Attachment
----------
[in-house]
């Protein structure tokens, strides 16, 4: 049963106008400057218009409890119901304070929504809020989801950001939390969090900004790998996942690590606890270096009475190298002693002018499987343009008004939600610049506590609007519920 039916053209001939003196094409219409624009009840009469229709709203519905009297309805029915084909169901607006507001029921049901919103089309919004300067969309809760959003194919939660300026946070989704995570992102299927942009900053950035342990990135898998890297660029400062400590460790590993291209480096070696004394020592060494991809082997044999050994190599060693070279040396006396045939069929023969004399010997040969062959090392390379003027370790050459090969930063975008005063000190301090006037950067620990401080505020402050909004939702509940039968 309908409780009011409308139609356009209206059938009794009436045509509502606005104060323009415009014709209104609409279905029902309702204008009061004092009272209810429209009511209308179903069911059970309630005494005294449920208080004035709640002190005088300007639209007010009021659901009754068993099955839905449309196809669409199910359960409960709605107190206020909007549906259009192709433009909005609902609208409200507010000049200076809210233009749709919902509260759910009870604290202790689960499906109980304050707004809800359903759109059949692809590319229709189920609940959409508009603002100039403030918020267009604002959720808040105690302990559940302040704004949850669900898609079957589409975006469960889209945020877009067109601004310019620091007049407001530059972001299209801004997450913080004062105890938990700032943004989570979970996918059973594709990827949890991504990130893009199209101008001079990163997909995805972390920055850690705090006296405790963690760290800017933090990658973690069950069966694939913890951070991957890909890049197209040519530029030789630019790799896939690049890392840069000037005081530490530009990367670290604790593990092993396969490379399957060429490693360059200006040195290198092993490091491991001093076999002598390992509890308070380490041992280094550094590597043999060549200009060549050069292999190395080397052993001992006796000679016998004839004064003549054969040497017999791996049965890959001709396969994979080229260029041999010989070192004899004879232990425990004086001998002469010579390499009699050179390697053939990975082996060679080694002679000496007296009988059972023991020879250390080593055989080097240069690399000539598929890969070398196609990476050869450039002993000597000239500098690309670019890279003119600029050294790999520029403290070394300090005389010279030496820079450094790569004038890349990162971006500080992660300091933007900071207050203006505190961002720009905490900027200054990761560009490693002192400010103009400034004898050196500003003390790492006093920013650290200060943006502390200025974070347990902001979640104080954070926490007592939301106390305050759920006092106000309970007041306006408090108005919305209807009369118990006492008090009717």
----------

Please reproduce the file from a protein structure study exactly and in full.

[in-house]
């Protein structure tokens, strides 16, 4: 049963106008400057218009409890119901304070929504809020989801950001939390969090900004790998996942690590606890270096009475190298002693002018499987343009008004939600610049506590609007519920 039916053209001939003196094409219409624009009840009469229709709203519905009297309805029915084909169901607006507001029921049901919103089309919004300067969309809760959003194919939660300026946070989704995570992102299927942009900053950035342990990135898998890297660029400062400590460790590993291209480096070696004394020592060494991809082997044999050994190599060693070279040396006396045939069929023969004399010997040969062959090392390379003027370790050459090969930063975008005063000190301090006037950067620990401080505020402050909004939702509940039968 309908409780009011409308139609356009209206059938009794009436045509509502606005104060323009415009014709209104609409279905029902309702204008009061004092009272209810429209009511209308179903069911059970309630005494005294449920208080004035709640002190005088300007639209007010009021659901009754068993099955839905449309196809669409199910359960409960709605107190206020909007549906259009192709433009909005609902609208409200507010000049200076809210233009749709919902509260759910009870604290202790689960499906109980304050707004809800359903759109059949692809590319229709189920609940959409508009603002100039403030918020267009604002959720808040105690302990559940302040704004949850669900898609079957589409975006469960889209945020877009067109601004310019620091007049407001530059972001299209801004997450913080004062105890938990700032943004989570979970996918059973594709990827949890991504990130893009199209101008001079990163997909995805972390920055850690705090006296405790963690760290800017933090990658973690069950069966694939913890951070991957890909890049197209040519530029030789630019790799896939690049890392840069000037005081530490530009990367670290604790593990092993396969490379399957060429490693360059200006040195290198092993490091491991001093076999002598390992509890308070380490041992280094550094590597043999060549200009060549050069292999190395080397052993001992006796000679016998004839004064003549054969040497017999791996049965890959001709396969994979080229260029041999010989070192004899004879232990425990004086001998002469010579390499009699050179390697053939990975082996060679080694002679000496007296009988059972023991020879250390080593055989080097240069690399000539598929890969070398196609990476050869450039002993000597000239500098690309670019890279003119600029050294790999520029403290070394300090005389010279030496820079450094790569004038890349990162971006500080992660300091933007900071207050203006505190961002720009905490900027200054990761560009490693002192400010103009400034004898050196500003003390790492006093920013650290200060943006502390200025974070347990902001979640104080954070926490007592939301106390305050759920006092106000309970007041306006408090108005919305209807009369118990006492008090009717």